The primary responsibility of Africa is to put an end to the murderous upheavals which are rocking it. We cannot tolerate, the Africans can't tolerate, a situation in which the law of the jungle, schisms of another era, the tragedy of child soldiers and the suffering of millions of refugees becomes permanent. This is in no way inevitable, it is not in the African nature.

Due to the unprecedented commitment of the African Union and the United Nations, peace and the rule of law are making progress. Democracy is taking root. France is making her full contribution to this effort by supporting, at the Africans' request, the operations conducted by those institutions and by the relevant and capable regional organizations. By adapting her military deployment and supporting RECAMP, along with the European Union, France is helping to defuse crises and train the African peacekeeping corps which are the true solution to the dangers of destabilization. She also supports the goal of an international treaty on the weapons trade.

It is also a matter of urgency to conquer poverty, to allow the emergence of a middle class, make the best use of the talents of the elites, of whom there are so many on this continent. Training must be our priority. Over and above the essential efforts to promote education, we must increase the number of centres for apprenticeship and vocational training. These meet real needs and create skilled jobs, for example in such essential sectors as transport, construction and health, in which Africa suffers from a shortage of specialist workers. It is in this way that Africa will stop trying simply to survive and give its children hope of a better life.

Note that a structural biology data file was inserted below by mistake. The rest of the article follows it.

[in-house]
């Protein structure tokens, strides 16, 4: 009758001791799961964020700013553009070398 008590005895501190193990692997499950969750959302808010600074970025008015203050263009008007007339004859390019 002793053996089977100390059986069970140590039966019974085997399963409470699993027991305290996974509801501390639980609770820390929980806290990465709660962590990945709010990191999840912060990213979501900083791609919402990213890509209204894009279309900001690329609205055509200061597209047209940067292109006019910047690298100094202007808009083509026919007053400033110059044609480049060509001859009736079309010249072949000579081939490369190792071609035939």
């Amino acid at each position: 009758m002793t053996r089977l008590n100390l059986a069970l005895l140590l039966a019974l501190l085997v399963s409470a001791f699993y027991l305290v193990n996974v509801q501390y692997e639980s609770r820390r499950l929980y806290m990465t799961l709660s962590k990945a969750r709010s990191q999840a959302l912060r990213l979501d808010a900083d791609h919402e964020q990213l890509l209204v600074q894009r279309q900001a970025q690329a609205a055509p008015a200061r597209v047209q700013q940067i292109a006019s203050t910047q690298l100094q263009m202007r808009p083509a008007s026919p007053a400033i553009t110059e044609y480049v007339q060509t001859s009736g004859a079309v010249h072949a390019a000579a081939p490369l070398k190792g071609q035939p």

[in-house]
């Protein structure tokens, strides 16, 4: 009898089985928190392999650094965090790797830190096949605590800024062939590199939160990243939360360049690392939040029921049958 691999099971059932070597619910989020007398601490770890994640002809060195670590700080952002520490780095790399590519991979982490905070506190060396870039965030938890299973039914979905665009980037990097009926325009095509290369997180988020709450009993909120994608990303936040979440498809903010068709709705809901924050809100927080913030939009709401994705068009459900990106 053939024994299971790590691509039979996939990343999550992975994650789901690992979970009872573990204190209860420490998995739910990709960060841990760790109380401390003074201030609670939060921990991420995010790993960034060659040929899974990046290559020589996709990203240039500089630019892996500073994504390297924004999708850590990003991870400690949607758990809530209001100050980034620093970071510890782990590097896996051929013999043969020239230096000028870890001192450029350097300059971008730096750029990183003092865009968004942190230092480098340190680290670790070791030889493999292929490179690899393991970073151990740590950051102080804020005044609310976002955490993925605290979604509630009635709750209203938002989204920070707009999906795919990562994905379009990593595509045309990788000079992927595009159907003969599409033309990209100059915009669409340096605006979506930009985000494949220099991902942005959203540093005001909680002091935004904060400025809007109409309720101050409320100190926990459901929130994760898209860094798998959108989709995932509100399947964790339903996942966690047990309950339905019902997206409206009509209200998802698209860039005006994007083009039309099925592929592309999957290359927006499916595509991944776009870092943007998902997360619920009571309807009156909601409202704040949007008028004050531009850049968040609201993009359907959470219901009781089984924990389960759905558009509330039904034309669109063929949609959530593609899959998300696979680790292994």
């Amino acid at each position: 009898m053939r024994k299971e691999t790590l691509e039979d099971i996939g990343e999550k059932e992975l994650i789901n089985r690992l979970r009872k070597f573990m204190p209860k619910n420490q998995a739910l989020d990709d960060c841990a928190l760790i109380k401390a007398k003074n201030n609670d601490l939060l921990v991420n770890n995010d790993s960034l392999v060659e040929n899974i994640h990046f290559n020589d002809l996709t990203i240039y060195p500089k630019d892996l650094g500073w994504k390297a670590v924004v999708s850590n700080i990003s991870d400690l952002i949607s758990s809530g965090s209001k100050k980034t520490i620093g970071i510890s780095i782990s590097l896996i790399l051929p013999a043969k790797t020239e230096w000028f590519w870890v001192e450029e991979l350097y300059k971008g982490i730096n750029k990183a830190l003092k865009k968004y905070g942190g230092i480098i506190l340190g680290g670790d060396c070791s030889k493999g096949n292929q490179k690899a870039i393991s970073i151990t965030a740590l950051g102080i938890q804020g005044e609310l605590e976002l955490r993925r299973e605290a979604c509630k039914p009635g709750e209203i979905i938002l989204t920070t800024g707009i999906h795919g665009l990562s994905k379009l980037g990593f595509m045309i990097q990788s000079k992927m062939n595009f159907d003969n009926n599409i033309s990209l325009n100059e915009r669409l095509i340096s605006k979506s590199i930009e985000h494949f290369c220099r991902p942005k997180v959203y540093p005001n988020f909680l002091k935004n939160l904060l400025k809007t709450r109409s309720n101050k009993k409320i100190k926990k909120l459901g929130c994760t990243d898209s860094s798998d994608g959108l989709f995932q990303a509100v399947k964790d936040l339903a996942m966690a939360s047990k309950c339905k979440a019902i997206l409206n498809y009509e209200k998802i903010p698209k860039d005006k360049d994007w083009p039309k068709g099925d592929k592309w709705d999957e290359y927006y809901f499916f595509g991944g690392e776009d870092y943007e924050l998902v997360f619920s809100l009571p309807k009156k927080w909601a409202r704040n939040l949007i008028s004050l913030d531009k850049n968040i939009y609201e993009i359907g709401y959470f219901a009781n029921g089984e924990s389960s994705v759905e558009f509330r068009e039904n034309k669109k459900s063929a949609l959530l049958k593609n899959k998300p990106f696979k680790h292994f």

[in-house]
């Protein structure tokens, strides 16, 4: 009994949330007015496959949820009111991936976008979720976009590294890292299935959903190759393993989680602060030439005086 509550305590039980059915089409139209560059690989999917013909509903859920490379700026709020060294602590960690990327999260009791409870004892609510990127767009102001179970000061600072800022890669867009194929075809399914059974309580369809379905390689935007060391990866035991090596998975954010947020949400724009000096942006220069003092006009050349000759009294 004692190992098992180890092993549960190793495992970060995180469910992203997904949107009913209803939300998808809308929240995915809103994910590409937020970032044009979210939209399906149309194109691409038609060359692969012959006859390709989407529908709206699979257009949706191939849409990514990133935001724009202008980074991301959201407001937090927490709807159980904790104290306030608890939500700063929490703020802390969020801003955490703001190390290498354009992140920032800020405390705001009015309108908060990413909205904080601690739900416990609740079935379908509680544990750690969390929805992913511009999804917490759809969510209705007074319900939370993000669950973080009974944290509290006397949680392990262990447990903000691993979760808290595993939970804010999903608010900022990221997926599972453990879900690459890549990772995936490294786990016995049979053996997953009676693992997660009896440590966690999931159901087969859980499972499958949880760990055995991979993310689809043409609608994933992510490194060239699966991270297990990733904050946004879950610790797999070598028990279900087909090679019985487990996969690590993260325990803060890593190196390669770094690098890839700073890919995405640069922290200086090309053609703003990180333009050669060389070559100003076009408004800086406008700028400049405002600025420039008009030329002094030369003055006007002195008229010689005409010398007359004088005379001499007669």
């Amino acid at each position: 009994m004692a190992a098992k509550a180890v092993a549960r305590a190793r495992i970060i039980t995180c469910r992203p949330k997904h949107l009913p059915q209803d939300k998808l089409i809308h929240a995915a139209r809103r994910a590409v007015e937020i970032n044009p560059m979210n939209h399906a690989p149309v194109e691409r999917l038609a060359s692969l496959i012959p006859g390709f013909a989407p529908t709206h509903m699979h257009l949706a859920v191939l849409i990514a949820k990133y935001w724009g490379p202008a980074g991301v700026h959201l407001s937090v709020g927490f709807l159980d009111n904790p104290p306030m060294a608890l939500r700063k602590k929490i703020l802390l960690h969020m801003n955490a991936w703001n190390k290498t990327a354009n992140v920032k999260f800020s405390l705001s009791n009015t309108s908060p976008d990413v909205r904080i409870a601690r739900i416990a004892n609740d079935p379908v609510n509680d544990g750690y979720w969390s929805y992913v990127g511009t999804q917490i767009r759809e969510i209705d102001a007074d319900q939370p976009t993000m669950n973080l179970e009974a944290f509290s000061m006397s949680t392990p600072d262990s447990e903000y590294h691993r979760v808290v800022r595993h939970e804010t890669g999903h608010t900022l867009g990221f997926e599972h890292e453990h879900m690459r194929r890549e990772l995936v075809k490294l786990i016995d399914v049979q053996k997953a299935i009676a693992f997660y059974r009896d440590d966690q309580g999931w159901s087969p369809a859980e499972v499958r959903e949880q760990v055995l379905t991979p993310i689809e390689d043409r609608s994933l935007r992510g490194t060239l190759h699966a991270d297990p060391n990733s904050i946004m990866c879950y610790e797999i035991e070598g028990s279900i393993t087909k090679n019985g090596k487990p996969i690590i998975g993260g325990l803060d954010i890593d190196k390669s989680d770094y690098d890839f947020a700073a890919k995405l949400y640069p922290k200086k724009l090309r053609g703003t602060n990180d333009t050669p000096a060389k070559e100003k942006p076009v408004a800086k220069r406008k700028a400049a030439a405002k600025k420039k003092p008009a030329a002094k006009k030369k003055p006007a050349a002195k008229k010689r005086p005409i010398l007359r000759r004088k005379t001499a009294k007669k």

The difficulty of working and building their lives in their own country sadly forces thousands of Africans to emigrate, doing so in disgraceful conditions.

I appeal to everyone's sense of responsibility. Together, Africans and Europeans, we have a duty to dismantle the illegal immigration networks, behind which in fact hides a shameful, odious and Mafia-like trade. Together, we must encourage co-development and enable Africans to enjoy decent living and working conditions in their own countries. France and the European Union, whose representative I welcome here, have undertaken to intensify their efforts in this field.

This also requires a recognition of the key role played by the development players constituted by the Africans of the diaspora. The experience, expertise and investment they bring to Africa must be put to good use.

With an average growth rate of 5% in recent years, Africa is on the path of development. To strengthen this dynamic, the commitments of the international community to the continent, which were confirmed at the G8 Summit in Gleneagles, must be placed on a lasting basis and, at the same time, Africa must pursue its political, economic and social reforms.